Canadian Universities Receive $1.4 Million to Process NASA Soil Data

NASA’s Soil Moisture Active Passive (SMAP) observatory was launched from Vandenberg Air Force Base in California on January 31st. SMAP is NASA’s first satellite designed to collect global observations of surface soil moisture and its freeze/thaw state. Credit: NASA/Bill Ingalls

Five Canadian universities are receiving $1.4 million in grants from the Canadian Space Agency to analyze soil moisture information collected by NASA’s Soil and Moisture Active Passive (SMAP) satellite.

The funding for Université de Sherbrooke, the University of Guelph, the University of Manitoba, the University of Toronto, and l’Institut national de la recherche scientifique was announced by Winnipeg MP Lawrence Toet at the U of M on Tuesday.

Launched in January, the SMAP satellite is collecting high-resolution soil moisture and freeze/thaw observations which will be used for weather and crop modeling.

“This research project is gathering global data every day that will lead to new knowledge about climate and its impact on soil. These data will allow for better crop planting decisions and better flood management predictions that result in successful economies and quality of life,” said Digvir Jayas, Vice-President (Research and International) with the University of Manitoba.

Related: NASA Satellite to Help Canadian Ag Researchers Monitor Soil Moisture

Agriculture and Agri-Food Canada, together with the institutions receiving the funding, have been part of an ongoing effort to validate the satellite’s measurements. As an example, the U of M is receiving approximately $162 thousand from the CSA to gather ground data to verify what the satellite is reporting for farmland in southern Manitoba.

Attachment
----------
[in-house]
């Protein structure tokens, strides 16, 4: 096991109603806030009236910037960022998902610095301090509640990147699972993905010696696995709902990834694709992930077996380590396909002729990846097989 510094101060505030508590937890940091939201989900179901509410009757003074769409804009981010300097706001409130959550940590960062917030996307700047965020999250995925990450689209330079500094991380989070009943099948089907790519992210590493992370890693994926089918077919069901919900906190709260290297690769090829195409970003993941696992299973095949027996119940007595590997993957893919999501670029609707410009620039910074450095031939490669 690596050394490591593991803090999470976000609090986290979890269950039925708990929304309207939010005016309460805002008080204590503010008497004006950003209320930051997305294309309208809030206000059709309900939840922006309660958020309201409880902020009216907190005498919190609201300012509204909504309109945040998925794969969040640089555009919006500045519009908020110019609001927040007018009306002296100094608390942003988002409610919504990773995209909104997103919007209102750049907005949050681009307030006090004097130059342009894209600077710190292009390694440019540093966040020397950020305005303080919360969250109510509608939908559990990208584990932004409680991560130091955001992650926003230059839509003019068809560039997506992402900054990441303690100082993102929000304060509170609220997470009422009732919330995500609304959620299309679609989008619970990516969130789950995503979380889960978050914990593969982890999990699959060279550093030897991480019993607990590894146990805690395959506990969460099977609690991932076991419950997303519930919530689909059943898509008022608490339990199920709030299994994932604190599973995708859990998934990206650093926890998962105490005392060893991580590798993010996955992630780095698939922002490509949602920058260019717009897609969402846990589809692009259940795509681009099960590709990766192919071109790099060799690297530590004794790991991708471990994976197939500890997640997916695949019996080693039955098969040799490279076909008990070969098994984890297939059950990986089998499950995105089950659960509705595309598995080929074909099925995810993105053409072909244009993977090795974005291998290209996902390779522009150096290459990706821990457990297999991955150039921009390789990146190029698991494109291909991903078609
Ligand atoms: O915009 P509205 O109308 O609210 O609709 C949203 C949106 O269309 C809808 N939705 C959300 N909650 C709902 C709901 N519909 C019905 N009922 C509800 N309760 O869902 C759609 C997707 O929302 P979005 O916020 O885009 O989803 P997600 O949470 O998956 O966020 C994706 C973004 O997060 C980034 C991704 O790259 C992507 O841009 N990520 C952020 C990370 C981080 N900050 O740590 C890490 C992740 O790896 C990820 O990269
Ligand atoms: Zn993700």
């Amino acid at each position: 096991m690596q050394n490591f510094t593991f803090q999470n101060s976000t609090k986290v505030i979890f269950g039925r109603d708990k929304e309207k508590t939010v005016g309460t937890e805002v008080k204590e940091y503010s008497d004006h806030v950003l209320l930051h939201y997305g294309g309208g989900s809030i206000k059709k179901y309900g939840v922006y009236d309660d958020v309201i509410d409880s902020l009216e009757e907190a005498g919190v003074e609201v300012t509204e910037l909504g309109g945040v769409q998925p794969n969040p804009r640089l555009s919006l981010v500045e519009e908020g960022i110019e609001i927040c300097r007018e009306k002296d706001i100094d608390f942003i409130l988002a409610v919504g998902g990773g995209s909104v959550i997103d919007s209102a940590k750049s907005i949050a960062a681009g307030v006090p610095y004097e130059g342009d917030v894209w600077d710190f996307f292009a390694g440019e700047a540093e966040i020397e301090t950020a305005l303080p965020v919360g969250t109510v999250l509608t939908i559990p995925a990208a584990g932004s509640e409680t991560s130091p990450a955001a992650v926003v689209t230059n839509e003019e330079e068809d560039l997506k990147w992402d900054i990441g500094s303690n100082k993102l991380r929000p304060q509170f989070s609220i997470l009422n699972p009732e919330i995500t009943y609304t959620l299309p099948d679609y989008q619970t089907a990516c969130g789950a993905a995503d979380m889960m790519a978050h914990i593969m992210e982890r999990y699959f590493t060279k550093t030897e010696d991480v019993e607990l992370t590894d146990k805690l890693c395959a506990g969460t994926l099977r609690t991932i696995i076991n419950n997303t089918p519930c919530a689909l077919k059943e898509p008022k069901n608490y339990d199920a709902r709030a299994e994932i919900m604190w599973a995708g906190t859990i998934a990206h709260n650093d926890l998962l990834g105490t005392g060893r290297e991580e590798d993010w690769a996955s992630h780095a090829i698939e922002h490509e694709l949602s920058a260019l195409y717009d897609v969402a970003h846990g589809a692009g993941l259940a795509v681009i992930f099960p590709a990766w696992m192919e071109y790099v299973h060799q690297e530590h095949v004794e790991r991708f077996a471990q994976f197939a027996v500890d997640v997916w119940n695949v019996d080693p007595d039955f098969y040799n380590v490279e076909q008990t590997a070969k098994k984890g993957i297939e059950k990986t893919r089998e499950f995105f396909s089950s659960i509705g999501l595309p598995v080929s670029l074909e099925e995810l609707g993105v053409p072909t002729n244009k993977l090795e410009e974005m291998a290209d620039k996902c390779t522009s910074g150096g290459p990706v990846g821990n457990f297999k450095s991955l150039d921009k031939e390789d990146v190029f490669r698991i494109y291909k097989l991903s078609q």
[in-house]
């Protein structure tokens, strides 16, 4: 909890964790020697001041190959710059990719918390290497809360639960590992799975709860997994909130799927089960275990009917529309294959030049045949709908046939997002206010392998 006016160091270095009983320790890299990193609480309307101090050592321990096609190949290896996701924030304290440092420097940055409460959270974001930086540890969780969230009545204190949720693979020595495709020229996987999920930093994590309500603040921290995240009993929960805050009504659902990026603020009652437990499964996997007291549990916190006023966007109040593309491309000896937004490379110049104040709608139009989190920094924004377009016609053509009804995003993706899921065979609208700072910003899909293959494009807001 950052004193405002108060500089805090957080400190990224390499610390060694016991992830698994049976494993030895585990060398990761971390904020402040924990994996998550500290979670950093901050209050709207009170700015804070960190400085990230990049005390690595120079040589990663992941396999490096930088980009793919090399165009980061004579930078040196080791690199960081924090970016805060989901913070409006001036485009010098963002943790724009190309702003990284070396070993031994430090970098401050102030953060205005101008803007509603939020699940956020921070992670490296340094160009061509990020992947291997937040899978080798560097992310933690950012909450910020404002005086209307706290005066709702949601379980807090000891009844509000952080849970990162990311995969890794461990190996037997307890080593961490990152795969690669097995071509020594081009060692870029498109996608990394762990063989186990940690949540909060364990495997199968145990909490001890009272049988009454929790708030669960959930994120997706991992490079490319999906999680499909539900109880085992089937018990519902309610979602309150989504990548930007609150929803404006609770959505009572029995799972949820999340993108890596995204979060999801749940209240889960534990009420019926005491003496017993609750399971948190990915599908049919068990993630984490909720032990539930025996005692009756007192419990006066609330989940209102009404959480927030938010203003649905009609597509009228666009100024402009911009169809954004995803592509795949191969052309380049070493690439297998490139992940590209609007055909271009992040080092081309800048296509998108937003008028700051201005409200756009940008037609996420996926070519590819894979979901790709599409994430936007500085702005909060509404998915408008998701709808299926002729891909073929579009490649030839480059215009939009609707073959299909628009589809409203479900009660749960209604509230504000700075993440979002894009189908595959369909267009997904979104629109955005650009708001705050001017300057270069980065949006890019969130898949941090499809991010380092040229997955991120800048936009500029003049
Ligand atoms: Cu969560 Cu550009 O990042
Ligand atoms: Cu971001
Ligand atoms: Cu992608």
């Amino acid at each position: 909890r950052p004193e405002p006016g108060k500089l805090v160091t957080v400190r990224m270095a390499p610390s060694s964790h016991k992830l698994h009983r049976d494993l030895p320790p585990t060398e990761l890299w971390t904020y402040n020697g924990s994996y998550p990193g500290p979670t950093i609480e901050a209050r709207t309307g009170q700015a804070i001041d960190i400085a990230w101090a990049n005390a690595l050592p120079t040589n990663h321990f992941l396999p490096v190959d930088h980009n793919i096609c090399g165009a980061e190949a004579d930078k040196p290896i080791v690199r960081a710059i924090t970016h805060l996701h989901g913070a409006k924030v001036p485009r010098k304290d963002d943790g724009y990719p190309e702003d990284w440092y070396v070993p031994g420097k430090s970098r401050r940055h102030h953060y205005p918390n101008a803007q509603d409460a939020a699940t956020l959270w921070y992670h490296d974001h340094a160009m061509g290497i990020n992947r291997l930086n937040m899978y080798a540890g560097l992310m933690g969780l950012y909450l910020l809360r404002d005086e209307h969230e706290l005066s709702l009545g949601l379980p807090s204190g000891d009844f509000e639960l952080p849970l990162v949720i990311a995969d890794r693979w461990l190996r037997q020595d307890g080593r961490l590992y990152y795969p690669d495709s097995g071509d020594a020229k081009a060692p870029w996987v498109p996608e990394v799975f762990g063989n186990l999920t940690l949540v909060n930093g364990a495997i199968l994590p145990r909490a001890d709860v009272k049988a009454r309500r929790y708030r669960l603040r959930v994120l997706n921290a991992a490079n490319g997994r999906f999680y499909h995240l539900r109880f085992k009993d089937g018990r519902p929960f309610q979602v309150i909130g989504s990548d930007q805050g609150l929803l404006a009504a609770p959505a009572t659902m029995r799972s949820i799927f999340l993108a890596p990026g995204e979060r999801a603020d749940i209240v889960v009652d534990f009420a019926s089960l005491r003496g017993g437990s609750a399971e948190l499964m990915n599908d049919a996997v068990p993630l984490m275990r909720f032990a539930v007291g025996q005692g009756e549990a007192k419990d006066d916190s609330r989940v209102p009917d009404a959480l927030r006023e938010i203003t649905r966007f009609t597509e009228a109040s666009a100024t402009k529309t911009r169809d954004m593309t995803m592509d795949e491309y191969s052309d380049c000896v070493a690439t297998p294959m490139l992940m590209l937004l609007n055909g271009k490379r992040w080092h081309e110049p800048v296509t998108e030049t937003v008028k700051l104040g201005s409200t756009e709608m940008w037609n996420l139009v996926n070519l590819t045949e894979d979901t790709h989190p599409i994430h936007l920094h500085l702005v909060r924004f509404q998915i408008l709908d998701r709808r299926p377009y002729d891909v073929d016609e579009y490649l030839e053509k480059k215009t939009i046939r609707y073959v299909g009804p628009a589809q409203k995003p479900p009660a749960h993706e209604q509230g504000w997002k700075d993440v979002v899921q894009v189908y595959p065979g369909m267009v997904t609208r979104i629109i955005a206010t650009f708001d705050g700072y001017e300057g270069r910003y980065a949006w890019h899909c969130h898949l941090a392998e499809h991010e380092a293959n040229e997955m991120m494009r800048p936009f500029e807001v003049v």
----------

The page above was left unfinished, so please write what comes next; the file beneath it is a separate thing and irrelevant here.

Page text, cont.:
“The project will use ground measurements to validate the data produced by the SMAP satellite,” explained Paul Bullock, head of the soil science department at the U of M. “We will undertake a field campaign in southeastern Manitoba in 2016 (SMAPVEX16) to collect soil moisture observations by hand as well as readings from nine permanent soil sites in the Elm Creek-Carman area of Manitoba.”

Researchers at the University of Guelph will also be focused on validating soil moisture measurements in three regions: Kenaston, Saskatchewan; Elora, Ontario; and Scotty Creek and Trail Valley Creek, NWT.

“There are a number of applications of this research of interest to Canadians, including weather and climate forecasting, drought monitoring and flood preparedness,” noted U of G associate professor Aaron Berg.

NASA is planning to share the first verified soil moisture maps by May 2016 and freeze/thaw maps by July 2016 (read more on the SMAP mission on the Canadian Space Agency website.)

 

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